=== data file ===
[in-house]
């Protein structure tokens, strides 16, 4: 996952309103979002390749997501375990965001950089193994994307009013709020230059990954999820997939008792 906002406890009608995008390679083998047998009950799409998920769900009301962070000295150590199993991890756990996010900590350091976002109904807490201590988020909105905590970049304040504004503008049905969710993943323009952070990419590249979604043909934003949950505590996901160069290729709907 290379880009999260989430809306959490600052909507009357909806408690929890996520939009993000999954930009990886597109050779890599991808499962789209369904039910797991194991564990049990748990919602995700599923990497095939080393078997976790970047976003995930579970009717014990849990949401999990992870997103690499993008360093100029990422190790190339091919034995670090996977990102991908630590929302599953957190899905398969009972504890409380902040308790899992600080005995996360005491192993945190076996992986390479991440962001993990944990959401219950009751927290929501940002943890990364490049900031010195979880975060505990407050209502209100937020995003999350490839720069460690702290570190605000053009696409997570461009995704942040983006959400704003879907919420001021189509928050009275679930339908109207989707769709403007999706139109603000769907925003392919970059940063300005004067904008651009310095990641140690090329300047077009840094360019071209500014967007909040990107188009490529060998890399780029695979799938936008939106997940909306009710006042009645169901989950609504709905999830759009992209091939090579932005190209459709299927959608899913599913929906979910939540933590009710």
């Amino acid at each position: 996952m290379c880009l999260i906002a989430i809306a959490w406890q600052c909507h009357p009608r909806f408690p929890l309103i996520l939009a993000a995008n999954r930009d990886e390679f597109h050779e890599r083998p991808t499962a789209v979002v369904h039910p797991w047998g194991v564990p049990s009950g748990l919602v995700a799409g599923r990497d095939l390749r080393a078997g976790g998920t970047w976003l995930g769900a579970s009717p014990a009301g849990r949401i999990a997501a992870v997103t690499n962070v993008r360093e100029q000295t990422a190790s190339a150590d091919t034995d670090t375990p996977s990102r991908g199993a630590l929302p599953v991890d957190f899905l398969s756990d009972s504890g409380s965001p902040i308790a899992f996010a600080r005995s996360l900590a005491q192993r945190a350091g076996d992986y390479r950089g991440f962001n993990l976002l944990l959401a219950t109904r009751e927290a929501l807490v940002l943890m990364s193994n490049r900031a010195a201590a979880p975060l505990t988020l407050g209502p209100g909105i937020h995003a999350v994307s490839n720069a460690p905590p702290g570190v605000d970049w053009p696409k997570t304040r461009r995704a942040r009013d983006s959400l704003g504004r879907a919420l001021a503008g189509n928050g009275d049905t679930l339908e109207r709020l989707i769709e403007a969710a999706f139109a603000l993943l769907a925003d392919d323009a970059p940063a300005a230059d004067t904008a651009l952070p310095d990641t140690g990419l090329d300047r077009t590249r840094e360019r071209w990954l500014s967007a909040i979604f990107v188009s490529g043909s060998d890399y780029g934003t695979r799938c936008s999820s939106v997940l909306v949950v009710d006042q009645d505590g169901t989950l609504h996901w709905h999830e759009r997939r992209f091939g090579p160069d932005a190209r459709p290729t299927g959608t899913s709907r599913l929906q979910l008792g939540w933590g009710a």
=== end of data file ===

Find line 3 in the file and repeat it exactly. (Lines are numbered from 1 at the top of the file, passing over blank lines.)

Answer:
């Amino acid at each position: 996952m290379c880009l999260i906002a989430i809306a959490w406890q600052c909507h009357p009608r909806f408690p929890l309103i996520l939009a993000a995008n999954r930009d990886e390679f597109h050779e890599r083998p991808t499962a789209v979002v369904h039910p797991w047998g194991v564990p049990s009950g748990l919602v995700a799409g599923r990497d095939l390749r080393a078997g976790g998920t970047w976003l995930g769900a579970s009717p014990a009301g849990r949401i999990a997501a992870v997103t690499n962070v993008r360093e100029q000295t990422a190790s190339a150590d091919t034995d670090t375990p996977s990102r991908g199993a630590l929302p599953v991890d957190f899905l398969s756990d009972s504890g409380s965001p902040i308790a899992f996010a600080r005995s996360l900590a005491q192993r945190a350091g076996d992986y390479r950089g991440f962001n993990l976002l944990l959401a219950t109904r009751e927290a929501l807490v940002l943890m990364s193994n490049r900031a010195a201590a979880p975060l505990t988020l407050g209502p209100g909105i937020h995003a999350v994307s490839n720069a460690p905590p702290g570190v605000d970049w053009p696409k997570t304040r461009r995704a942040r009013d983006s959400l704003g504004r879907a919420l001021a503008g189509n928050g009275d049905t679930l339908e109207r709020l989707i769709e403007a969710a999706f139109a603000l993943l769907a925003d392919d323009a970059p940063a300005a230059d004067t904008a651009l952070p310095d990641t140690g990419l090329d300047r077009t590249r840094e360019r071209w990954l500014s967007a909040i979604f990107v188009s490529g043909s060998d890399y780029g934003t695979r799938c936008s999820s939106v997940l909306v949950v009710d006042q009645d505590g169901t989950l609504h996901w709905h999830e759009r997939r992209f091939g090579p160069d932005a190209r459709p290729t299927g959608t899913s709907r599913l929906q979910l008792g939540w933590g009710a």